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Looking to "de-consolidate" a division - ln search of insight...

We have a division of our company that we wish to separate from, with a goal of ensuring it is de-consolidated. We could sell it outright, but market conditions are poor and a successful sale is highly unlikely. We could shut it down, but that poses huge customer risks and large shut-down and severance charges.

An alternative is for us to allow division management to buy the unit from the parent in exchange for debt (so the deal would be seller-financed) and a less-than-20% equity stake (so the parent would own a piece of the new private company, but stay below the minority interest threshold). Part of the debt would be for working capital to get the division successfully through 2010 and make a running start at 2011. Assuming we don’t have any of the usual indicia of control (board seats, special voting rights, etc.) and this is thus genuinely a separate, private company, would this work (and be de-consolidated)?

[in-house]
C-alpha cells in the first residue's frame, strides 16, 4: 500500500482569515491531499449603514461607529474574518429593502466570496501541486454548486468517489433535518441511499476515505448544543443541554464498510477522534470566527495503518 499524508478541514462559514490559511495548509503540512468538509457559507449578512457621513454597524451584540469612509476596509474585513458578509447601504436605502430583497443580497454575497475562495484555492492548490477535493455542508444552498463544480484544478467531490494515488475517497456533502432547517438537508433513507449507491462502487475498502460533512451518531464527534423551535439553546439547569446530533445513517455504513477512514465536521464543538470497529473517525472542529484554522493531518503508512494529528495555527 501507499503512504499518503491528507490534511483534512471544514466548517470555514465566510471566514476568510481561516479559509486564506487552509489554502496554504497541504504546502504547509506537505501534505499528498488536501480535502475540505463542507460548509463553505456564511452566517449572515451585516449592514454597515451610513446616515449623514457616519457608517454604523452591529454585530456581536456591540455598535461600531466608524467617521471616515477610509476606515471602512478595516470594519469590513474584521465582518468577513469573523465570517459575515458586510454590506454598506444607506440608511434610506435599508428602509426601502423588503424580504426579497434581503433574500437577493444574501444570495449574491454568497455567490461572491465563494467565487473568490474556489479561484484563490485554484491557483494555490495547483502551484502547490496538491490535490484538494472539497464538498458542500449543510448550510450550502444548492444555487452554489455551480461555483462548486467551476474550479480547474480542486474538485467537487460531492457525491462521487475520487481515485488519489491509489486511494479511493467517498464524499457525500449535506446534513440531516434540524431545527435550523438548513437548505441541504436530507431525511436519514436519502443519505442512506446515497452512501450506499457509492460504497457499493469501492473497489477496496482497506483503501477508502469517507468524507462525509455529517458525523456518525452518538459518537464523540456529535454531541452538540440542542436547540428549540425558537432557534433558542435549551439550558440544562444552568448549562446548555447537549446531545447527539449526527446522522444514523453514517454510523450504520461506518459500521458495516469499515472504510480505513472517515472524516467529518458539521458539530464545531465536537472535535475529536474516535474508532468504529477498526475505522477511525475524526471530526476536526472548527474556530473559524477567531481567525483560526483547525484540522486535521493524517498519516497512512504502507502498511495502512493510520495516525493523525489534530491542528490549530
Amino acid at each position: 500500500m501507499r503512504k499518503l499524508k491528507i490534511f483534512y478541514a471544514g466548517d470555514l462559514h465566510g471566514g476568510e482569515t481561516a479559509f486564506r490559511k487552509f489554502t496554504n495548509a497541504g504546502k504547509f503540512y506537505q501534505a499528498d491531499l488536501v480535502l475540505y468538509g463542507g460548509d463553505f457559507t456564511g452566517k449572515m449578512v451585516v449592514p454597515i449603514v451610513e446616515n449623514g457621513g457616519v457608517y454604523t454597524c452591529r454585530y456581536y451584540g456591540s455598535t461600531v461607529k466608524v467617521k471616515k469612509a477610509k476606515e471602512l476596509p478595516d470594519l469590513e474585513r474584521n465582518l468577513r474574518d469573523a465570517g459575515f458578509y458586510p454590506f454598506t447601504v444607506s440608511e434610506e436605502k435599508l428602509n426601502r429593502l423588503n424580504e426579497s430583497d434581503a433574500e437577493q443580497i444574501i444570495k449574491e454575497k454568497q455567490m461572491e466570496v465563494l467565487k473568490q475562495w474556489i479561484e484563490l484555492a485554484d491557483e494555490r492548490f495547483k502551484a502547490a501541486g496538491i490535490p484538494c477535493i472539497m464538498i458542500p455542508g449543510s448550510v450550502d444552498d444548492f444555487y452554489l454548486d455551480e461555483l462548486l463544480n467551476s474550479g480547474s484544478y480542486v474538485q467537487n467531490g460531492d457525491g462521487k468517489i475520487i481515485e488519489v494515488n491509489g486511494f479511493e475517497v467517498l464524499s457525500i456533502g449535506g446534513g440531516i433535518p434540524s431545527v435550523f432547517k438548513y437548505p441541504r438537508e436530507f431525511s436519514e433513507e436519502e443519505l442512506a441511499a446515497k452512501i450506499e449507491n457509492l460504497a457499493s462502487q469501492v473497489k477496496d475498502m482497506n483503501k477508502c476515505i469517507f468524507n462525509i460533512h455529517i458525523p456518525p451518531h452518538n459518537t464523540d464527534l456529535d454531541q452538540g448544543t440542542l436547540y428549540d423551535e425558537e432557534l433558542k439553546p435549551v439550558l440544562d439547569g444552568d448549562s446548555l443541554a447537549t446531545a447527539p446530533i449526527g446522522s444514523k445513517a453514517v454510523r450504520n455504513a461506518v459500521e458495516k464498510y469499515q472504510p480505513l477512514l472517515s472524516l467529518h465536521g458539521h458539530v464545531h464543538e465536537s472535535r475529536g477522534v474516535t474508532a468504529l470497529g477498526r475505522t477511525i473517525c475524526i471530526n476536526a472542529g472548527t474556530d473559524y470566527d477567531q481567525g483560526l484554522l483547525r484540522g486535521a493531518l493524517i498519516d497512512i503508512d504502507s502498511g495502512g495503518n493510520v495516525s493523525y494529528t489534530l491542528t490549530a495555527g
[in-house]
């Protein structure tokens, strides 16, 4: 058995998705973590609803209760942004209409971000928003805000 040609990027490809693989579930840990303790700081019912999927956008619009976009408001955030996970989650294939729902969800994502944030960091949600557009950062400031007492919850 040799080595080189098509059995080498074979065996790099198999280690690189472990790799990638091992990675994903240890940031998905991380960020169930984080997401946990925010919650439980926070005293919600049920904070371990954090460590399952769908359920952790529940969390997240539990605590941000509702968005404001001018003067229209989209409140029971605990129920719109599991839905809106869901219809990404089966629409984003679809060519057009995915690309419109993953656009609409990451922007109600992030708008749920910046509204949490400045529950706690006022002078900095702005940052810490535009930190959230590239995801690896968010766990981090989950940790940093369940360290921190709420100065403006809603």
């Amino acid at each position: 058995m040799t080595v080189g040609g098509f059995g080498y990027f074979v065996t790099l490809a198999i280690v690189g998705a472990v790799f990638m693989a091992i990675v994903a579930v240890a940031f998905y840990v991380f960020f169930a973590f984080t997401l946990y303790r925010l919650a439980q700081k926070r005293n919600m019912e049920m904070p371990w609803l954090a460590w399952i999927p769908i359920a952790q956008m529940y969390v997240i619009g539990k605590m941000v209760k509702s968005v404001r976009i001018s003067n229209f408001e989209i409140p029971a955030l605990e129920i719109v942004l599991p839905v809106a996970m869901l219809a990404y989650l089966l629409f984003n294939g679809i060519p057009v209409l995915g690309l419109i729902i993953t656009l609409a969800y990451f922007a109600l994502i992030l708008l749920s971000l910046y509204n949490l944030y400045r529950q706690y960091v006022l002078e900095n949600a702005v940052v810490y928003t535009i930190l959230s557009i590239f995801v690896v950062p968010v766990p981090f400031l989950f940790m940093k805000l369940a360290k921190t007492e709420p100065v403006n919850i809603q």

I think the rules in this area, like FIN 46R, recently changed for the better, but wonder if anyone else has seen this done successfully. Many thanks for any comments.

BTW, I am asking this for a CFO friend of mine who, for disclosure reasons, cannot ask for himself. No, really.

Answers

Scott Lane
Title: CFO and CRO
Company: TPG Credit Management
(CFO and CRO, TPG Credit Management) |

The recent rules around this were from FIN 46(R) which was an interpretation of ARB 51 (all the referencing is now different given FASB codification).

The key is still whether the parent has control, FIN 46(R) just added more clarity and rules as to what defines control. With the current guidelines it is possible to be deemed to have control and consolidate an entity even if you have less than a 51% interest. Years ago that was primary variable to determine control.

However, if you are talking less than 20% control and you don't have other outstanding contracts or situations that could be deemed controlling, then I think it would be very unlikely that you would have to consolidate.

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